Seventhly, there are the worrying trends in newly emerging and powerful biotechnologies in the agricultural sector. Instead of orienting their research and development priorities in agricultural biotechnology towards the creation of plant varieties with improved yields, ability to better tolerate adverse climatic conditions, enhanced pest resistance etc., the TNCs involved are determining their research and development priorities using ‘commercial’ or ‘profit motivated criteria’ like speed of product development, product patentability and product marketability. For instance, there is a trend amongst some of the agrochemical TNCs involved in biotechnology to create ‘pesticide resistant’ varieties of food and cash crops, rather than pest resistant varieties – a trend that will only increase the volume of agrochemicals used and its attendant problems, as well as further concentrate the control and monopoly of the agrochemical and/or food production sectors by a handful of TNCs. In the ultimate analysis, such trends will only serve to amplify the existing hazards, leading possibly to far more serious and even irreversible human health and environmental problems associated with the use and misuse of pesticides. As a spin-off, the use of agricultural biotechnology for purposes of biological warfare is only bound to be tempting.
The days of ‘miracle pesticides’ are over.
Pesticides and the pesticide industry have been allowed to run amok, and the consequences have been devastating in their toll and impact. The overall human health, socio-economic and environmental costs involved call for a new paradigm in developing agricultural systems fundamentally different from those promoted over the past 50 years. Such a paradigm would promote sustainable systems of crop and livestock production, with particular emphasis on the development of pest control methods, which are not detrimental to human health and the environment. Such farming systems, based on ecologically sound agricultural principles, can control pests and pathogens with minimal or no use of the plethora of synthetic, chemical, toxic pesticides available today.
The wild pesticide party of quick-fix chemical cocktails and the global addiction to such toxic chemicals must end. More specifically, the new agenda should include the following five actions.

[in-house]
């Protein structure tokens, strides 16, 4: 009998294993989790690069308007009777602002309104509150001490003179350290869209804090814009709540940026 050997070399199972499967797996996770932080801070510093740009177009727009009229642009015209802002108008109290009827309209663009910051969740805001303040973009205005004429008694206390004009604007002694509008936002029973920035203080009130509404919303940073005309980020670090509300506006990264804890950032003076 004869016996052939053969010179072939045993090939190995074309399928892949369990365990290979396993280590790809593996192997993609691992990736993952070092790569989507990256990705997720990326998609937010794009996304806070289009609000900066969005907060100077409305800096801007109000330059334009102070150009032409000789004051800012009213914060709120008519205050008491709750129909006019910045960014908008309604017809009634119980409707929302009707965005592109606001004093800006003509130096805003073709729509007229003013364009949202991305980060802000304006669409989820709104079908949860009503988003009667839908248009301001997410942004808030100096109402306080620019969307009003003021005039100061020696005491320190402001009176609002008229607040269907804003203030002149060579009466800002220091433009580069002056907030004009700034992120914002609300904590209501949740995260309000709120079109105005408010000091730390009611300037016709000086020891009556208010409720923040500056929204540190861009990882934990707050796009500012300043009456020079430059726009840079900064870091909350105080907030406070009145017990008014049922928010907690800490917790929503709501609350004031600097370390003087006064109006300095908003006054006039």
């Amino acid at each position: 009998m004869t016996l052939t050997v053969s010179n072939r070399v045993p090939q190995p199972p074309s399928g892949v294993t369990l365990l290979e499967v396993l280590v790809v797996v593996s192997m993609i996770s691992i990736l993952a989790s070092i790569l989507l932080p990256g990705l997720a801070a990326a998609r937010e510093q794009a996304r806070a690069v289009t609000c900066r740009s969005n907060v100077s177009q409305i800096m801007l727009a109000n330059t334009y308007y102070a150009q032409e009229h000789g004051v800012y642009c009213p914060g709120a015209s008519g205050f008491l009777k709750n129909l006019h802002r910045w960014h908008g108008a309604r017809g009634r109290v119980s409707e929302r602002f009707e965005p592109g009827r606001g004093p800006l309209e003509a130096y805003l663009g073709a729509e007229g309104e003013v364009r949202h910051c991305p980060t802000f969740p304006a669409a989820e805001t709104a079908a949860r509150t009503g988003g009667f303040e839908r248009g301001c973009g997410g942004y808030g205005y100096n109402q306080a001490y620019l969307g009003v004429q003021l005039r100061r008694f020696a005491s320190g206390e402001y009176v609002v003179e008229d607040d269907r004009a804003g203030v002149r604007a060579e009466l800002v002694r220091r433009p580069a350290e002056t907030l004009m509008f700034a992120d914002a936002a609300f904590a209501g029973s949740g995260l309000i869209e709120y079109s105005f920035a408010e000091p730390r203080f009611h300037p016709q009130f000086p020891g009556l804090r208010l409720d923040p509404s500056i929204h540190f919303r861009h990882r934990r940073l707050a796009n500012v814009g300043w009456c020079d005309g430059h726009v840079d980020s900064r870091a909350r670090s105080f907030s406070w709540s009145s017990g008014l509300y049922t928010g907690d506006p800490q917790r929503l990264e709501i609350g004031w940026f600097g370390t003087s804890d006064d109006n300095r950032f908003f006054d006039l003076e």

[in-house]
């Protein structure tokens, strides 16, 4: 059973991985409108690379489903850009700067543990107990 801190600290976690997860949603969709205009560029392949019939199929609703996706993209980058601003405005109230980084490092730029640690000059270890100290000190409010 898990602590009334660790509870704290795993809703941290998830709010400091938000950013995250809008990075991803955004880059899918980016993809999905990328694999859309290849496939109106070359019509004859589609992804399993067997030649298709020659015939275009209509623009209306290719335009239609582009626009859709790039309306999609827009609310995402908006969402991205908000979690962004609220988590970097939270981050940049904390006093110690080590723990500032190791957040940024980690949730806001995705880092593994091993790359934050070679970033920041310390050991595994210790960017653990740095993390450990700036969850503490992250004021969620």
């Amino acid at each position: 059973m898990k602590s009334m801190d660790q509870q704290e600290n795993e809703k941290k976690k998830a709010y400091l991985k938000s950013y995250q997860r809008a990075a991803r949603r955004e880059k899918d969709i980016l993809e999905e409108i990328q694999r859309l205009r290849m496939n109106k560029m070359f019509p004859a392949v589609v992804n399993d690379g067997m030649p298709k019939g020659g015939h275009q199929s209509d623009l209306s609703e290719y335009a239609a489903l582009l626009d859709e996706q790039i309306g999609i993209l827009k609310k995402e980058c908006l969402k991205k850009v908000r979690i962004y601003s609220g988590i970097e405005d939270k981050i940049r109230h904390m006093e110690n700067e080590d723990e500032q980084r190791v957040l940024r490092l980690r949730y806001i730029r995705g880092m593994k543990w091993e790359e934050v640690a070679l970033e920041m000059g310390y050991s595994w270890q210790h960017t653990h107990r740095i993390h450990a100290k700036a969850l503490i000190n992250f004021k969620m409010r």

1. Greater efforts to identify and implement pest control methods that combine the wisdom of the past (especially indigenous and traditional farming methods) with modern agronomic techniques.
2. Withdrawing subsidies from environmentally-unsound agricultural technologies, including an end to international financial support for chemical pesticide use in countries where their safe use cannot be guaranteed.
3. The mobilisation of public demand and support for farming systems based on sustainable agro-ecological principles – viz the employment of traditional, biological, cultural and integrated pest control techniques, in combination with soil improvement programmes, must replace chemical pesticide use wherever possible.
4. Redirecting plant breeding efforts towards the development of crop varieties tolerant of local climatic conditions and resistant to pests and pathogens, and away from trends which only serve to deepen dependence on chemical pesticides.
5. Finally, by appropriate public policies
a. Requiring, encouraging, and enforcing by legislative means the minimal use or non-use of chemical pesticides.
b. Ensuring that no pesticides or chemicals (as well as other products and processes) that have been banned or severely restricted in one country are exported without the prior informed consent of the importing country.
c. Requiring that no new chemicals be placed on the international market until and unless adequate human health and environmental impact assessments have been carried out as recommended in the Brundtland Commission Report.
There is now an FAO Code of Conduct on the Distribution and Use of Pesticides. There are also the World Bank guidelines and the pesticide industry’s own guidelines. Then there is the remarkable UN Consolidated List of Products whose Consumption and/or Sale have been Banned, Withdrawn, Severely Restricted or not Approved by Governments. All these initiatives need to be supported, but unless we see the emergence of a new paradigm for sustainable agriculture, we shall only be treating the symptoms and avoiding the underlying basic problems associated with the development, manufacture, proliferation, transfer and use/misuse of products and technologies that are inherently hazardous and highly risky.
If we want to achieve sustainable development, we must move away from all kinds of violent, manipulative and wasteful technologies – of the kind that much of the technology of the pesticide production, marketing and use represents. It’s not easy, but it can be done and more importantly it must be done.
In recent years, the Nordic countries have played a leading critical role in reshaping the global agenda for protecting breastfeeding and are now actively engaged in promoting rational drug policies. I urge them to assert their leadership in reshaping the agenda towards transforming existing agricultural practices, to take up the challenge, explore and develop economically viable, socially just and environmentally sustainable alternatives to prevailing agricultural practices, including the widespread use and misuse of pesticides.